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[753] loss was two killed and eighteen woupded. The amount of quartermaster, commissary, and ordnance stores is very large. Our troops crossed the bay as rapidly as possible, but were delayed on account of want of transportation — nothing larger than skiffs could be had. As rapidly as possible General Green was ordered to the Bayous Ramos and Boeuf, to capture those of the enemy who had escaped, and also to prevent them from burning the bridges, locomotives, and cars. Unfortunately they had already destroyed the railroad and wagon bridge over the Ramos, and had retired to the Boeuf. Our troops pushed on, and at daylight of the twenty-fourth, the enemy surrendered to a scouting party under the command of General Green's daring scout, McAnally. The force consisted of four hundred and thirty-five officers and men, three siege guns, and a twelve-pounder gun. At this point General Green's and Colonel Major's command connected. Their troops were pushed forward to the Thibodeaux and Lafourche railroad-crossing, capturing twenty-five Federal sick and wounded and four pieces of light artillery.

On the twenty-seventh the troops marched to Donaldsonville. On the twenty-eighth, at one o'clock A. M., the fort (Butler) was attacked and at daylight, after the most desperate struggle, we were repulsed, with two hundred and sixty casualties. Too much cannot be said of the gallantry and devotion of the brave men who stormed this stronghold. Colonel Phillips, Lieutenant. Colonel Shannon, and Major Ridley are among the missing. They fell in a desperate hand-to-hand fight; but I hope they are only wounded. As one of the main objects of this campaign was to take possession of the Mississippi, I immediately threw, by roads passing through plantations, troops on the river bank. I have the honor to report that, on the third instant, the Federal transport Huville was badly crippled by Colonel Hardeman's regiment and the rifle section of Semmes' battery. To-day one section attacked the flag-ship Monongahela. The work is going on bravely. While General Green and Colonel Major were marching upon Donaldsonville, Major Boone, with Waller's battalion and Pyron's regiment, pushed on to Raceland, and thence to the Des Allemands, at which latter place the enemy had abandoned a piece of artillery and burned the railroad bridge. Major Boone, with his usual energy, swam some of his horses and pushed on, driving the enemy from Boulton station. But his force being small, he had to return to the Des Allemands.

This, Major, covers the whole field of operations on the west side of the bay. The other part of the operations, under the accomplished and gallant soldier, Colonel Major, will be found in his enclosed report.

The conduct of General Green, Colonel Major, Major Hunter, and the officers and men under them, is beyond all praise, and deserves the thanks of the country.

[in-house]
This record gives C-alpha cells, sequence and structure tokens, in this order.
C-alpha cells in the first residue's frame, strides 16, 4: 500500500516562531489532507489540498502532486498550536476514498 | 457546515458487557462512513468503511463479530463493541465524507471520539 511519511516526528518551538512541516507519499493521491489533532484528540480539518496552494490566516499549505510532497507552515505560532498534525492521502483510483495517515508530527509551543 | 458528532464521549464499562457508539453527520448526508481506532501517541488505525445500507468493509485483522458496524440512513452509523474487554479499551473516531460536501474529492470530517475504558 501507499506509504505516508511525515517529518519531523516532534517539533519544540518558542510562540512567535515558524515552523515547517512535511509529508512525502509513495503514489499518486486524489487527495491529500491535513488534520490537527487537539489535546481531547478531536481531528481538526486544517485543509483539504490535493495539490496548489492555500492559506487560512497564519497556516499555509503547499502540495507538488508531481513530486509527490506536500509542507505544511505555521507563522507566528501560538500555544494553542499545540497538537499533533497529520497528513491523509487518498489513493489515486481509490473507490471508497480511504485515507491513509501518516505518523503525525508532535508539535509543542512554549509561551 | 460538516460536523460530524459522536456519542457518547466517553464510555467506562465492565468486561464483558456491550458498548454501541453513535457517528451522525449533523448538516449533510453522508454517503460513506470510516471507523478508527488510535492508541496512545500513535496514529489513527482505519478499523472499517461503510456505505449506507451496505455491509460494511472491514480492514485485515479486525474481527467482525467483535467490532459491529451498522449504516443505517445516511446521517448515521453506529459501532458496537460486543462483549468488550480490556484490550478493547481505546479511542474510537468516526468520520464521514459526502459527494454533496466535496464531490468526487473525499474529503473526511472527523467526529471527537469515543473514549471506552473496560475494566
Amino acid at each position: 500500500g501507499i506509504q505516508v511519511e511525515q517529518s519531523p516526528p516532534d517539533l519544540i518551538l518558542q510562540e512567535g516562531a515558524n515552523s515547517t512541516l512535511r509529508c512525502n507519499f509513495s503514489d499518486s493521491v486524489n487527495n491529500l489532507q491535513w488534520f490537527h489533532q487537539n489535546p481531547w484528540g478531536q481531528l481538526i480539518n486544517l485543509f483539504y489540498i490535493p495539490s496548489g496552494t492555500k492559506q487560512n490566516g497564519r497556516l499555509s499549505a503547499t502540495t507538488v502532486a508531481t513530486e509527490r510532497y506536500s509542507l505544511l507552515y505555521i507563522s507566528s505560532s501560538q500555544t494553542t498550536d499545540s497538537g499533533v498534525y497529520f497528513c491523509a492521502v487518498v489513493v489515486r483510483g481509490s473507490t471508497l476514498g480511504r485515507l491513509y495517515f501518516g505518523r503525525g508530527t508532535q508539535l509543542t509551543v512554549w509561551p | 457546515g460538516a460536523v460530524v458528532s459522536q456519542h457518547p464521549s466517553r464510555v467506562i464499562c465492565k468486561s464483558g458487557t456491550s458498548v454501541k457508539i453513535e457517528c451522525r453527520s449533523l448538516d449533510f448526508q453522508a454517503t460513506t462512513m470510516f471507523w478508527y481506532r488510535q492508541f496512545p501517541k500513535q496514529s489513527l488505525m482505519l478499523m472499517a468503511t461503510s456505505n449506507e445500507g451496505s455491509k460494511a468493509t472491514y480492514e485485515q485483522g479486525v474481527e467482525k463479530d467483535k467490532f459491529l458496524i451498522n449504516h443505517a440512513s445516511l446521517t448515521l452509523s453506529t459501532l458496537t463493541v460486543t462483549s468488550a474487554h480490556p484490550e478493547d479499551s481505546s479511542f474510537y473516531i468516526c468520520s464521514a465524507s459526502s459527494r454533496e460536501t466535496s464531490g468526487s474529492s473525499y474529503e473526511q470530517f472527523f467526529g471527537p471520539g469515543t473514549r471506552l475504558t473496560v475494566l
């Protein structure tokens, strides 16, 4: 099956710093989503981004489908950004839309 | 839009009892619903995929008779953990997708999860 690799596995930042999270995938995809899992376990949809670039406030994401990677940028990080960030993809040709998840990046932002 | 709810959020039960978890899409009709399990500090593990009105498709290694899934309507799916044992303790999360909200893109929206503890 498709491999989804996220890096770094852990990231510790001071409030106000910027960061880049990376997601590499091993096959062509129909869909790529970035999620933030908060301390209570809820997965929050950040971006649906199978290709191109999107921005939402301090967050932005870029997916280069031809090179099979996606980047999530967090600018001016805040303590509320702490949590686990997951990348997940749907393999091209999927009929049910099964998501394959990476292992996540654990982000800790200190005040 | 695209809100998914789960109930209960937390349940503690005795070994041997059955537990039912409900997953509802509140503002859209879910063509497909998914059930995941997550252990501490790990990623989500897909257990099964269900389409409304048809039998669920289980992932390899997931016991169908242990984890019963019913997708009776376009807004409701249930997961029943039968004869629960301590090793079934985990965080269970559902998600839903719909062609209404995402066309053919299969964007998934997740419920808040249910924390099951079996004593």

I beg leave to tender my thanks to the officers of my staff for their energy and faithful per formance of all the arduous duties imposed upon them--Major Louis Bush, Assistant Adjutant-General; Lieutenant A. J. Watt, Aide-de-Camp; Captain A. Schruber, Ordnance Officer; Major R. W. Sanders, Assistant Quartermaster, and Captain M. T. Squires, Chief of Artillery, who were with me all the time. I will again, in this report, particularly mention Private Alfred Fuselin, to whose indomitable energy and devotion to duty I owe mostly the successful collecting of boats for Major Hunter's expedition.

Accompanying this report please find those of General Green, Colonel Major, and Major Hunter.

I am, Major, very respectfully,

Your obedient servant,

A. Mouton. Brigadier-General, commanding.

Upon the foregoing report was the following endorsement:

headquarters Distriot Western Louisiana, Thbodeauxville, July 6, 1863.
The zeal, energy, and ardor manifested by Brigadier-General Mouton, commanding forces south of Red River, merit the highest praise. The conduct of Brigadier-General Green fully justified the high expectations which I had formed, based upon the previous services of this officer in the field, under my own observations.

Report of Colonel Major.

headquarters Second cavalry brigade, near Napolronville, June 30, 1868.
Major Lewis Bush, A. A. G.:
Major: I have the honor to submit the following report of the operations of my brigade since June tenth, pursuant to orders received from your headquarters, dated eighth instant:

I left Washington on the tenth, and arrived at Morgan's Ferry, on the Atchafalaya, on the eleventh. I was detained there one day, in making preparations to cross the river, the entire command, owing to conflicting orders, not arriving until the fourteenth, and on the fifteenth I moved for Hermitage; arrived within five miles the same night, found the bridge burned across Bayou Seria, halted until daylight, then moved on Waterloo, four miles above Hermitage. The enemy were reinforced from Banks' army at Port Hudson. I made demonstrations of an attack during the day; at night drove in the enemy's pickets, and, under cover of darkness, withdrew my force, leaving a strong picket force in the rear, and moved for Grosse Tete.

On the seventeenth, went down Grosse Tete to Rosedale; fed horses and men. At dark started for Indian village; arrived at two A. M., on eighteenth. Crossed Phillips' regiment, who made a dash into Plaquemine, taking eightyseven prisoners, burning three fine steamers,

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